I am deeply saddened by the news that Brian McGuinness, eminent Wittgenstein scholar and my very dear friend, is no longer with us. Brian was, for me, the incarnation of 'a gentleman and a scholar'. I met him at my first 'Kirchberg': he welcomed my request to join him at his table Unter den Linden, and quickly dissipated my nervousness upon learning who it was I had just joined for lunch. Brian's impeccable appearance and demeanour never hid his warm humanity and humorous spirit. His scholarship, just as impeccable, was compounded by a formidable memory, psychological acuity, incisive wit, and compelling honesty. Brian never failed to express his thoughts, never skirted the truth, whether it concerned you or himself. I will miss him enormously.
The last time I saw Brian was at a workshop organised in his honour by Alois Pichler in December 2018 near his home in Siena: Editing Wittgenstein’s Nachlass: A Workshop in Honour of Brian Francis McGuinness. The pictures below were taken on that occasion.
Brian McGuinness was a Fellow and Tutor at Queen's College, Oxford from 1953 to 1988 before becoming Professor at the University of Siena, Italy, from 1990 until his retirement. Best known for his translation, with David Pears, of Wittgenstein's Tractatus-Logico-Philosophicus, McGuinness was also an incomparable historian of philosophy. His numerous publications include the universally-acclaimed Wittgenstein: A Life: Young Ludwig, 1889-1921, as well as Approaches to Wittgenstein, Wittgenstein in Cambridge: Letters and Documents 1911-1951; Cambridge Letters: Correspondence with Russell, Keynes, Moore, Ramsey and Sraffa; Wittgenstein's Family Letters (Bloomsbury 2018).
We are thrilled to announce the fourth event in the PICT Honorary Lectures series: “Wittgenstein and the History of Philosophy,” a talk by the British philosopher and historian Jonathan Rée, co-founder of the influential journal “Radical Philosophy.” The event will take place on Wednesday, January 22, 2020, at the Fondation Maison des Sciences de l’Homme (FMSH) and is co-sponsored by PICT and the Collège d’Études Mondiales / FMSH.
Ludwig Wittgenstein (1889-1951), one of the seminal thinkers of the 20th century, was famously hostile to the history of philosophy, always urging his students to think for themselves without worrying about what other people might have thought in the past. But can the history of philosophy really be dismissed so easily? Are there no fruitful ways for past thinkers to be read today? In this talk, Jonathan Rée will argue that indeed, there are approaches to the history of philosophy that even Wittgenstein would have supported. In addition, Rée will suggest that Wittgenstein’s own way of philosophizing was implicitly historical in ways the thinker may not have realized.
Note: On Tuesday, January 21, PICT will host Jonathan Rée at the Red Wheelbarrow Bookstore to talk about his most recent work, Witcraft: The Invention of Philosophy in English (Penguin, 2019) and to sign copies of the book. For further information, please visit this page: parisinstitute.org/book-talk-and-signing-by-jonathan-ree/
The talk is free and open to the public.
Date Wednesday, January 22, 2020, 19h00
Venue Fondation Maison des Sciences de l’Homme Forum de la bibliothèque, 1er étage 54 boulevard Raspail, 75006 Paris
4th Wittgenstein Conference of Ludwig Wittgenstein Philosophical Society
Date: 28th – 30th Dec, 2019 Organised by: Department of Philosophy University of Lucknow Lucknow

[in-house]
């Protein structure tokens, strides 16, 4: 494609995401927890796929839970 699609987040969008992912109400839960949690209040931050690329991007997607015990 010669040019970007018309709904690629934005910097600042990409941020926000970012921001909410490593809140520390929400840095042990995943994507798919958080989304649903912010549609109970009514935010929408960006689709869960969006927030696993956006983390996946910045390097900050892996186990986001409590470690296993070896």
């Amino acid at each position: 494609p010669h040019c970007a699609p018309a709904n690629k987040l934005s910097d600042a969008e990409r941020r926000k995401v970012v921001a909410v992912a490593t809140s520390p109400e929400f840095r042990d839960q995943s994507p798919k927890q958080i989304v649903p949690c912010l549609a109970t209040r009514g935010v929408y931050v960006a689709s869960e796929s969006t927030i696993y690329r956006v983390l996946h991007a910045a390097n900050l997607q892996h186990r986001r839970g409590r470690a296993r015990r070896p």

Various aspects of Indian Philosophy, viz. Philosophy of Language, Epistemology, Metaphysics, Ethics, and Logic have their resemblances with the philosophy of Wittgenstein which have so far,to a great extent, remained unexplored. The resemblances between any two philosophies serve inputs for a comparative philosophizing. Even a cursory reflection on these resemblances shows that Indian Philosophy and Wittgensteinian Philosophy are closer, not only in their methodology, aphoristic style, but also in their approaches to various philosophical problems.
First of all we find that Wittgenstein’s life was like a rishi – not only in his preference to living an ascetic life but also his concept of living a happy life as espoused particularly in Tractatus and Notebooks 1914-16 and prescribed in Upanishads and Smritis.
Further, Ray Monk describes that Wittgenstein used to read Tagore’s mystical poems in the meetings of Vienna Circle which forced Carnap, Feigl and Waismann realize ‘the author of Tractatus Logico-Philosophicus was not the positivist they had expected.’ Next, in this context, Monk again registers an anecdote about Wittgenstein’s translation of Tagore’s drama The King of the Dark Chamber. Wittgenstein accepted that ‘there is indeed something grand here.’ Monk holds that, Wittgenstein’s translation of Tagore’s The King of the Dark Chamber need to be read along with his lectures on religious belief as ‘Tagore expresses Wittgenstein’s own religious belief.’ Here if we accept Monk’s view that ‘Wittgenstein’s denial of the necessity to have reasons for religious beliefs’ as the basic conviction of thoughts of these two thinkers, then several philosophical issues come on the surface. Among these, the conversation between the maidservant Surangama and the Queen Sudarshana in the The King of the Dark Chamber, which appearsas an essential element of its translation by Wittgenstein and Yorick Smythies, has to be looked into from new perspectives.
Next, we find that K J shah has written the similarities between the philosophy of language of Wittgenstein and Bhartrihari. This has been published in Sibajiban Bhattacharyya’s Word and Sentence; Two Perspectives:Bhartrhari and Wittgenstein.The basic issues, in this context, are: (1) the one to one relationship between language and reality, (2) use, context, and language-games, and (3) The Inexpressible and privacy of language. Bhartrhari’s thought, in which language can be explained as an enlightened lamp is similar to the picture theory of meaning. Moreover, like Wittgenstein, Bhartrhari also talks about ‘usage’ and ‘context’ of an 2 expression as determinant factors of meaning. Further, like the realm of ‘showable’ of Wittgenstein, Bhartrhari’s transcendental reality (Shabdadvaita) is beyond any expression. There is a possibility to show that Bhartrhari supports the idea of the rejection of private language, even though Wittgenstein denies any role of ‘a flash of insight’ in determination of meaning of an expression. Moreover, it would be enlightening to show as to whether Wittgenstein would supportAbhihitanvayavada or Anvitabhidhanavada?